Pit Stop – F1 Season Race 1 Review – By Lewis Brearley

As the cars lined up on Sunday for the first race of the season, everyone was ready for a Red Bull clean sweep; a continuation of the dominance of the past two years. The tension in the race would be the gripping battle for third.

Right at the start however, Red Bull’s number two, the home boy, Mark Webber was back in the lower points positions after a bad start caused by an ECU failure recognised before the lights went out. There was nothing Webber could do as the whole pack of frontrunners swamped past him in the run to the first corner.

Yet at the end of the first lap Red Bull still looked set for an easy victory. Sebastian Vettel led by two seconds after just the first lap with both Ferraris, Lewis Hamilton’s Mercedes and Kimi Raikkonen’s Lotus all in a pack further back.

After the third lap, it became clear quite quickly that Vettel was struggling much worse than his rivals with tyre degradation and his lead was reducing noticeably. The Ferraris, led by Felipe Massa, closed right on to the diffuser of the number one Red Bull but were unable to get past.

Lap seven saw Vettel enter the pits with Massa following a lap later and Alonso and Räikkönen two laps further still. The group all rejoined slightly further spead due to Vettel getting an advantageous undercut on fresh rubber. The two Mercedes of Hamilton and Rosberg however pitted a couple of laps later still, having decided to try a two stop strategy to overcome the lack of pace that had quickly dropped them from contention.

Vettel and the two Ferraris closed in on Adrian Sutil, who had not yet pitted, his Force India taking beautiful care of its precious tyres; an advantage gained from being allowed to start on the medium tyre for qualifying outside the top ten.

Vettel soon found he was unable to pass Sutil, and with Massa unable to overtake Vettel and Alonso stuck behind him, Alonso made the pit on lap 20. This would give him an undercut which, if he used it properly, would allow him to surpass Vettel and Massa but meant a risky long stint on the delicate tyres.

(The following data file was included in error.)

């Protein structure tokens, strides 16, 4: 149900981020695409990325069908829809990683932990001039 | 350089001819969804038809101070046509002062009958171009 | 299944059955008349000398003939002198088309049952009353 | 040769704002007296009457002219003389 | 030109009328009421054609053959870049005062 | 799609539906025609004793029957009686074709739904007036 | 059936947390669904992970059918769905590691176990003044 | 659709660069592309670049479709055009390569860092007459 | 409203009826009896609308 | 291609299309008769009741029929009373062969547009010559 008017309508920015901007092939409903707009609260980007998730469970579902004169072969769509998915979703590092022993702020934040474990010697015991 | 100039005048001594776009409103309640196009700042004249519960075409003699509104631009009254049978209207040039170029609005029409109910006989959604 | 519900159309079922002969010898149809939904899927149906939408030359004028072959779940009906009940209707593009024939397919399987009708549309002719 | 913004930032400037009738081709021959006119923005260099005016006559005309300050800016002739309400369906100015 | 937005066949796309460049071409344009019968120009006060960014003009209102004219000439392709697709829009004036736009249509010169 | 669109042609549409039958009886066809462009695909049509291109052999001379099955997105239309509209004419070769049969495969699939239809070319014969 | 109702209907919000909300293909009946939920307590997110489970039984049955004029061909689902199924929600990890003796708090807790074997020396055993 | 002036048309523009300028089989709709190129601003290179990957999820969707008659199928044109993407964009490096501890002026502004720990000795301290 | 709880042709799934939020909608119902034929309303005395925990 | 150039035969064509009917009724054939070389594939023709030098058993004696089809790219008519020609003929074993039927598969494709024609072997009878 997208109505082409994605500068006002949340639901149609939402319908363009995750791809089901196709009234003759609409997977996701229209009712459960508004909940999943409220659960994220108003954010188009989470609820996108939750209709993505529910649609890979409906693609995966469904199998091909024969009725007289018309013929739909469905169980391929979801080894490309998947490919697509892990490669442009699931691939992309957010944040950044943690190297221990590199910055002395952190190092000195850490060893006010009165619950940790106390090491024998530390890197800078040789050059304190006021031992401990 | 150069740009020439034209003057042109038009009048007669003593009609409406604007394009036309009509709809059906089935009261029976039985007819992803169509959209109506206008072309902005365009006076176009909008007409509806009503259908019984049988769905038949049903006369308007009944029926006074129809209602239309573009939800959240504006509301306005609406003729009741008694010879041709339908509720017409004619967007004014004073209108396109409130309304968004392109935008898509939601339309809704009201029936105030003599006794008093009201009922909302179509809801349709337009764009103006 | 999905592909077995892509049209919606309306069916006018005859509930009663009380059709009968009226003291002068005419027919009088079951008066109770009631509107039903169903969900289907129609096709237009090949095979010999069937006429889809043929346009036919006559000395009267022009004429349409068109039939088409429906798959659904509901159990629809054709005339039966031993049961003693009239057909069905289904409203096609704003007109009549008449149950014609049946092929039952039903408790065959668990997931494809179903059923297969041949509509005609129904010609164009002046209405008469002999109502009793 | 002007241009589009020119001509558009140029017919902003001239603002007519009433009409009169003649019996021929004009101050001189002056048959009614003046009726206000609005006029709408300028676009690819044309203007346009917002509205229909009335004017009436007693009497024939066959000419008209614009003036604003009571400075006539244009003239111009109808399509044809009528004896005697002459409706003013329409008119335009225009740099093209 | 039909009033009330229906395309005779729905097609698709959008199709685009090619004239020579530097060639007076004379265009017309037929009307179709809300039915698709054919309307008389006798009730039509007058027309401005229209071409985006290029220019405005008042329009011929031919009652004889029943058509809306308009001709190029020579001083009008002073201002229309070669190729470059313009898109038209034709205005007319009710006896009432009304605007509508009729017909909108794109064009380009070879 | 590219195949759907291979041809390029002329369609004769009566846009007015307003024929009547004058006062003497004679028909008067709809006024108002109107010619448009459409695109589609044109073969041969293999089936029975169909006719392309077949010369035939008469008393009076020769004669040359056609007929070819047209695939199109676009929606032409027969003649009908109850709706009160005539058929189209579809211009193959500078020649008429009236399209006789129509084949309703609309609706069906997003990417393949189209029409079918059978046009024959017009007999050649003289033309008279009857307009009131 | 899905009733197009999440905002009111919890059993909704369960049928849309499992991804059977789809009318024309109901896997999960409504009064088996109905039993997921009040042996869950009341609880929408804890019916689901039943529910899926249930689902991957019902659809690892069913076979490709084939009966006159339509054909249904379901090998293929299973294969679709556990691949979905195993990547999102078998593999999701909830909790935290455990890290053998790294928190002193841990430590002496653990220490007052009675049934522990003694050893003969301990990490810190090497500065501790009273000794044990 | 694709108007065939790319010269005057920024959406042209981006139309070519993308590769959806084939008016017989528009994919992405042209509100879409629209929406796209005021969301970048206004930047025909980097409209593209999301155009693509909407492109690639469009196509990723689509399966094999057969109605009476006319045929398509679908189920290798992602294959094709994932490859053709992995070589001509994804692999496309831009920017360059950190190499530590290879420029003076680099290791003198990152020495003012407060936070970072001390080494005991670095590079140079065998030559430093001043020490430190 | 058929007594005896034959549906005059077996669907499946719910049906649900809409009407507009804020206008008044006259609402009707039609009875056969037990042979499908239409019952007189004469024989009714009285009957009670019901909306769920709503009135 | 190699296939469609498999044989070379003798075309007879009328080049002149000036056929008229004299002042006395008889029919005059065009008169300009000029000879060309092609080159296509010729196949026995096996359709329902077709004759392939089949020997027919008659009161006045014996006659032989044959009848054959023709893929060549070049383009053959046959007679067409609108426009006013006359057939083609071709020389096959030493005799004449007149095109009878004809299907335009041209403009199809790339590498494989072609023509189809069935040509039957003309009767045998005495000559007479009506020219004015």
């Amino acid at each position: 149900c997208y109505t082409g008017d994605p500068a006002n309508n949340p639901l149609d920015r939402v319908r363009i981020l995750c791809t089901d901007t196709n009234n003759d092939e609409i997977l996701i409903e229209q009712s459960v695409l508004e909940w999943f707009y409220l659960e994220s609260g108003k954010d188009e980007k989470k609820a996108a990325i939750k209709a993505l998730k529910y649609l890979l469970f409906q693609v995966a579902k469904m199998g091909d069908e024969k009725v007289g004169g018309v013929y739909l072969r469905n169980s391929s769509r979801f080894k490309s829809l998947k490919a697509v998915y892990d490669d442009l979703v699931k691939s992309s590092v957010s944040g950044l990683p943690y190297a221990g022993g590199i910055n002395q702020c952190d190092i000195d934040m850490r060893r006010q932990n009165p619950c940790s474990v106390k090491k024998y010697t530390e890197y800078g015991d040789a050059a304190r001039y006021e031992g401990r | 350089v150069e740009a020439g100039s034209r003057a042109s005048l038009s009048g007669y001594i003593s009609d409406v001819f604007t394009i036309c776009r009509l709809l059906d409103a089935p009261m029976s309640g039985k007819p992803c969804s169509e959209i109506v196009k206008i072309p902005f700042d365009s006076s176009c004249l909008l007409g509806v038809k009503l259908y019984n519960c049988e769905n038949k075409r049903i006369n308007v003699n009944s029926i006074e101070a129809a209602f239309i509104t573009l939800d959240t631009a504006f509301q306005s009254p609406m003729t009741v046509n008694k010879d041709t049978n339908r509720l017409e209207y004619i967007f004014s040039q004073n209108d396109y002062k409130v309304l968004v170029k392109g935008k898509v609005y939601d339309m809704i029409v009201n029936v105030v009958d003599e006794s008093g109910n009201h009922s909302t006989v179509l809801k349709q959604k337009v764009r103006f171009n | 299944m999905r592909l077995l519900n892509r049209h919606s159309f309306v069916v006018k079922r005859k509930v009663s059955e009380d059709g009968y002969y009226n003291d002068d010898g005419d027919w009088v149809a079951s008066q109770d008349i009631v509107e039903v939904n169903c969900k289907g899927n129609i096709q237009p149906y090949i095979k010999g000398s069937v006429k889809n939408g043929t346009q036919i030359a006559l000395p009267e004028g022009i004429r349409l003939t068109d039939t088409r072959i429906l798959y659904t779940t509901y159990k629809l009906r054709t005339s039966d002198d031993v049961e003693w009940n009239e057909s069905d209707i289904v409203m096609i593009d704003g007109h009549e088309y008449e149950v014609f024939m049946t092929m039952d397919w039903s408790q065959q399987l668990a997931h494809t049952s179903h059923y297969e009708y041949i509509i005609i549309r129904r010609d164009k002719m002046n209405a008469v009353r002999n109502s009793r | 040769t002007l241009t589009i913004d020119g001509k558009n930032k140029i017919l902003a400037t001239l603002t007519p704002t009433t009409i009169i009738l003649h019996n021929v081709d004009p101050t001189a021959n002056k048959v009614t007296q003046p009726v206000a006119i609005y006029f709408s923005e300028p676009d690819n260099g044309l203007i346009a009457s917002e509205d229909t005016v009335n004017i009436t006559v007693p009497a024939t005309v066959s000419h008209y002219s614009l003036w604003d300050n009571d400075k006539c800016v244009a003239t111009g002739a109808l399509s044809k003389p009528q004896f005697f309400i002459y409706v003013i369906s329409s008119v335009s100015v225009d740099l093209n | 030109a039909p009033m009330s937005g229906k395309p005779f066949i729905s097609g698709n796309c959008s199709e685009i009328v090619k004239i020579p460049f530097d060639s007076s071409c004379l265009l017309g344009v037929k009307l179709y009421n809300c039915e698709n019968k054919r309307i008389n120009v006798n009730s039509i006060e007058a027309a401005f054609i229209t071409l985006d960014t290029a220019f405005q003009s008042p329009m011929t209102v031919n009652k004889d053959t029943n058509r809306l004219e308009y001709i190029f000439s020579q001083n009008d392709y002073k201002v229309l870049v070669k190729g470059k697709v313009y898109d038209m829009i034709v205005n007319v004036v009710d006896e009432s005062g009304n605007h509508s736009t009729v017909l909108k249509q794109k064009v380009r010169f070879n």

A lap later Red Bull responded by bringing in Vettel whereas Massa was unwilling to risk the longer than optimum stint his team mate had risked. The lap on fresh tyres allowed Alonso past both Vettel and Sutil into the clear air. He used this privilege to close in on leader Raikkonen, who then pitted on lap 34 to rejoin fifth. With everybody but Sutil requiring another stop, suddenly the race became a duel between Alonso and Raikkonen.

After Alonso’s third and final stop on lap 39, the Spaniard closed in rapidly for a couple of laps on the Lotus of Raikkonen. However, he quickly realised his Ferrari was not going to be able to retain this pace to close in on Raikkonen, a theory quickly confirmed when Raikkonen fired in a fastest lap on older tyres than Alonso had.

Raikkonen later crossed the line with his hands aloft, a rare expression of emotion from the laconic Finn. It was a superb performance from the wheel of a superb car. In a year when tyre degradation looks likely to play a huge role, it firmly placed Lotus as realistic championship contenders; however much they and their star driver denied it.

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